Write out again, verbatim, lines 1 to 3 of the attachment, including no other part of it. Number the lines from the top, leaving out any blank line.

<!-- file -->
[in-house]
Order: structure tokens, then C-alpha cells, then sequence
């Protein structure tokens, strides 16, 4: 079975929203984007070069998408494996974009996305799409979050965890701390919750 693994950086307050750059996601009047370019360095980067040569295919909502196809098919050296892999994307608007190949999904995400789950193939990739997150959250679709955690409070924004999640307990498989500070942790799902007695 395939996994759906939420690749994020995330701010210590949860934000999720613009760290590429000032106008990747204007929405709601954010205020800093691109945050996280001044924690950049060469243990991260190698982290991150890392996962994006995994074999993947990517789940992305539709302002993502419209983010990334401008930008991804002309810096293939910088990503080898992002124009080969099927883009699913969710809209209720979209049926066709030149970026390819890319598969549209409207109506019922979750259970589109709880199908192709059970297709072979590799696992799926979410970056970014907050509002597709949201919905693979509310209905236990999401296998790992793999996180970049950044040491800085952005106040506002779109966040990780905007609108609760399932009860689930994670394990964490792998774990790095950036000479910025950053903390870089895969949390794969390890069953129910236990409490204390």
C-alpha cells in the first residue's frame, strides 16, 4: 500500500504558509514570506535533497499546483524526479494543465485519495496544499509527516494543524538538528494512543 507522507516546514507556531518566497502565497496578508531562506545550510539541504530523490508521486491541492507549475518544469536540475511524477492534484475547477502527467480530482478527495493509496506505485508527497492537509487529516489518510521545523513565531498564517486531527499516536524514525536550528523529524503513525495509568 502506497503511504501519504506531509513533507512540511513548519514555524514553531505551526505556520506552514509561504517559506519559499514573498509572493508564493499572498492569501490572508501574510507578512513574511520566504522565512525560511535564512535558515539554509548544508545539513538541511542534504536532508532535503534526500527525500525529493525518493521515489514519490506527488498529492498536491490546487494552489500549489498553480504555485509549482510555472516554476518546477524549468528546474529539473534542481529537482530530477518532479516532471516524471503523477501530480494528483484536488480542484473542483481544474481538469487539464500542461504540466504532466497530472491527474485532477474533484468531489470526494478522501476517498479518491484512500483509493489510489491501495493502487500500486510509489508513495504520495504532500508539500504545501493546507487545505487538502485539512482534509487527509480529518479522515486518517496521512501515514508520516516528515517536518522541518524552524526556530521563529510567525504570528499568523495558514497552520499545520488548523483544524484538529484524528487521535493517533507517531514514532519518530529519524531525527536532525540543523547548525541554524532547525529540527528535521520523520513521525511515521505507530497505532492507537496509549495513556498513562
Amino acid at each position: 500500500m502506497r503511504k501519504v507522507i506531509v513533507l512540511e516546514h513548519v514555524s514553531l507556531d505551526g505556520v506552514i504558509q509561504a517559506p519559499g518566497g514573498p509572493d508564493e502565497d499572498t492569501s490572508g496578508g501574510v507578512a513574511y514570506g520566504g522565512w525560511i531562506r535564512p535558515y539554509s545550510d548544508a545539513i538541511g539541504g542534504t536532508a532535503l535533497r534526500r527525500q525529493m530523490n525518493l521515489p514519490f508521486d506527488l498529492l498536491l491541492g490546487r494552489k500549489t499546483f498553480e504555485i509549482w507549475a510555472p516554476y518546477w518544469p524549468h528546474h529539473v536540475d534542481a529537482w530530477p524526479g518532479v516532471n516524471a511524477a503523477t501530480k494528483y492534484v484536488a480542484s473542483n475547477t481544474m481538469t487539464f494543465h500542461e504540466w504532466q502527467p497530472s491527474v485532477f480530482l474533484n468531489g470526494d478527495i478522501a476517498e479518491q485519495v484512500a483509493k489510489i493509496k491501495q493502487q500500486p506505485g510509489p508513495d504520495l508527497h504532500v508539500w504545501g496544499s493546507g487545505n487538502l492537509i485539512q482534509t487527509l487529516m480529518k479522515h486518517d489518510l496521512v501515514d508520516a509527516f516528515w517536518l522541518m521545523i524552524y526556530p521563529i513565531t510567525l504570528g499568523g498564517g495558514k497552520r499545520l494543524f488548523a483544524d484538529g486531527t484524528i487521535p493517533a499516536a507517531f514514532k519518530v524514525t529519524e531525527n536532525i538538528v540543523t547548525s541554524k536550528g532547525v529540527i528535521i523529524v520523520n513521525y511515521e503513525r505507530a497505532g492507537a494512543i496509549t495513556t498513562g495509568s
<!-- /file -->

[in-house]
Order: structure tokens, then C-alpha cells, then sequence
């Protein structure tokens, strides 16, 4: 079975929203984007070069998408494996974009996305799409979050965890701390919750 693994950086307050750059996601009047370019360095980067040569295919909502196809098919050296892999994307608007190949999904995400789950193939990739997150959250679709955690409070924004999640307990498989500070942790799902007695 395939996994759906939420690749994020995330701010210590949860934000999720613009760290590429000032106008990747204007929405709601954010205020800093691109945050996280001044924690950049060469243990991260190698982290991150890392996962994006995994074999993947990517789940992305539709302002993502419209983010990334401008930008991804002309810096293939910088990503080898992002124009080969099927883009699913969710809209209720979209049926066709030149970026390819890319598969549209409207109506019922979750259970589109709880199908192709059970297709072979590799696992799926979410970056970014907050509002597709949201919905693979509310209905236990999401296998790992793999996180970049950044040491800085952005106040506002779109966040990780905007609108609760399932009860689930994670394990964490792998774990790095950036000479910025950053903390870089895969949390794969390890069953129910236990409490204390």